A Good Indian Wife by Anne Cherian

A Good Indian Wife via Love at First BookA Good Indian Wife by Anne Cherian is a fictional book about an “accidental” arranged marriage.

Suneel (Neel, as he’s known in America) is an American doctor, who has shunned his Indian roots since coming to the states for school.  He’s been having a mainly sexual relationship with a blonde, all-American secretary at the hospital where he works.

When his grandfather’s sickness propels him to India to visit, Neel is kind of tricked into accepting a wife.

He tries to get out of it, in many ways, but seems to be stuck and has to bring his new wife back with him to America.

Neel’s a jerk, cheating on Leila (the new wife) and treating her badly.

Will he change his ways and appreciate his Indian wife?  Or is the relationship going to crash and burn?

This isn’t a love story.  Even though there’s an arranged marriage, it’s more about relationships, friendships, adapting to new situations, and being true to yourself.

A Good Indian Wife was a quick read for me, because of the interesting storyline and because of the culture exploration.  I’m a sucker for books set in other cultures!

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Interested in getting your own copy? Check it out on Amazon & Indiebound. I get a small percentage if you purchase from those links, and it doesn’t cost you any extra.

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26 thoughts on “A Good Indian Wife by Anne Cherian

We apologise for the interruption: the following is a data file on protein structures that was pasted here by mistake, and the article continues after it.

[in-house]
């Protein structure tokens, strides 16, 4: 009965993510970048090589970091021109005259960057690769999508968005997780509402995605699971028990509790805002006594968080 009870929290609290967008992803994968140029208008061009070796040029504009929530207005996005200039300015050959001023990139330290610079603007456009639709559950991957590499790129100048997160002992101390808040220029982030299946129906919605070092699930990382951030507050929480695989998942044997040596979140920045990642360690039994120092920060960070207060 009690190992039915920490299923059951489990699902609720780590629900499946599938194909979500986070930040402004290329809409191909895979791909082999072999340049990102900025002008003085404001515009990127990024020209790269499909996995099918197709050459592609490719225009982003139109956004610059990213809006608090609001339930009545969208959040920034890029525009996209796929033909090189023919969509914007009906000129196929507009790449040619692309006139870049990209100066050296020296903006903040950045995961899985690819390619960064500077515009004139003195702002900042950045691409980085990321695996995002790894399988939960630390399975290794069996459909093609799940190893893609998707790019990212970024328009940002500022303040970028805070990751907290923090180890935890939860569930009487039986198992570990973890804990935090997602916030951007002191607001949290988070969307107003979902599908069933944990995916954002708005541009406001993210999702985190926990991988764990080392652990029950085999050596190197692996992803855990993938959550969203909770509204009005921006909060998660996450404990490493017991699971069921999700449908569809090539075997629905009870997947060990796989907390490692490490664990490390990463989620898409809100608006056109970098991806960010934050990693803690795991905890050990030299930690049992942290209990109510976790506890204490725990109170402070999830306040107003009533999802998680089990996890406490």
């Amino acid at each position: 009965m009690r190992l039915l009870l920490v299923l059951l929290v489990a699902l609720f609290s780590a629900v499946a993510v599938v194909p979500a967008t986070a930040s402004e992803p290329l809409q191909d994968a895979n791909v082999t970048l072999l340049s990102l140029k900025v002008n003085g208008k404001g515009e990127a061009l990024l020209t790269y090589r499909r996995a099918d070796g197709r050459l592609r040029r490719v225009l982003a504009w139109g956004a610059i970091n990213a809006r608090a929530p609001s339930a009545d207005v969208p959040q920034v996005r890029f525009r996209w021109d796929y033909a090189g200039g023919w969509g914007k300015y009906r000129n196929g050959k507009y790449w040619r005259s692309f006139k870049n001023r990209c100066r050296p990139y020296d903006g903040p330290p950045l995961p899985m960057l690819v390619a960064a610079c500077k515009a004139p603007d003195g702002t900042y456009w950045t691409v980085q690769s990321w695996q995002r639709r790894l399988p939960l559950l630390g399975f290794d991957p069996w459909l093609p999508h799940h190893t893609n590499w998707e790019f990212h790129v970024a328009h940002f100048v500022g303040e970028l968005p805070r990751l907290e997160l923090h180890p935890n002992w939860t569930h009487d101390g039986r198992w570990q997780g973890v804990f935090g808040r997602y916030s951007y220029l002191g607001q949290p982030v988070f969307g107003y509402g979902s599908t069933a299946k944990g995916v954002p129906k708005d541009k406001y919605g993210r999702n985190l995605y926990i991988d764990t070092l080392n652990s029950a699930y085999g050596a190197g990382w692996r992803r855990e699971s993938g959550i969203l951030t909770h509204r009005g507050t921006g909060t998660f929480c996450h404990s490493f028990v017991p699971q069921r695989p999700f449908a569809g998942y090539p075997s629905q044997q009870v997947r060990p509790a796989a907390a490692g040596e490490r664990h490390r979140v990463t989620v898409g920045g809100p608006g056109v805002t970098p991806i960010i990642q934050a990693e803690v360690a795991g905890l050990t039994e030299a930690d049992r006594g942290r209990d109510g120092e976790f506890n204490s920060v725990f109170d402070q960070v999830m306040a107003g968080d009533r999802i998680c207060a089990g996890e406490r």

1. This looks like a good one. I love books set in other cultures too and have been doing the Around the World in 80 books challenge. Probably half the books I’ve read though are set in India, since that is where my family is from. Marriages of my parents generation are typically arranged with only a couple of love marriages. It is certainly a different dynamic in the relationship in the arranged marriage, the sense of duty and the greater hurdles the couple must face as they get to know their spouse better. What amazes me still is how those marriages do work and my parents have always had a love and respect for one another that you don’t see in too many marriages today. When I was of marrying age, my parents gave me a choice and while they hoped it would work out for meand a brilliant, nice Indian man, I chose love in the end and got my happily ever after.

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    • I think it seems strange to Americans that there are still arranged marriages, but at the same time, sometimes it works well. Do you think it’s the arranged marriage part of the culture part that leads to better working marriages and perhaps less divorces than when people choose on their own?

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  2. Many thanks for every other wonderful posting. The area otherwise could any individual obtain that types of information and facts in these an excellent method of writing? I get a display in a month’s time, and I’m to the hunt for similarly info.

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  3. I love learning about new cultures and I find the Indian culture to be interesting. The arranged marriage thing is something I don’t think I would ever accept and I don’t always understand it, but the rest of their culture is so interesting and colourful! I’m making a note of this book.

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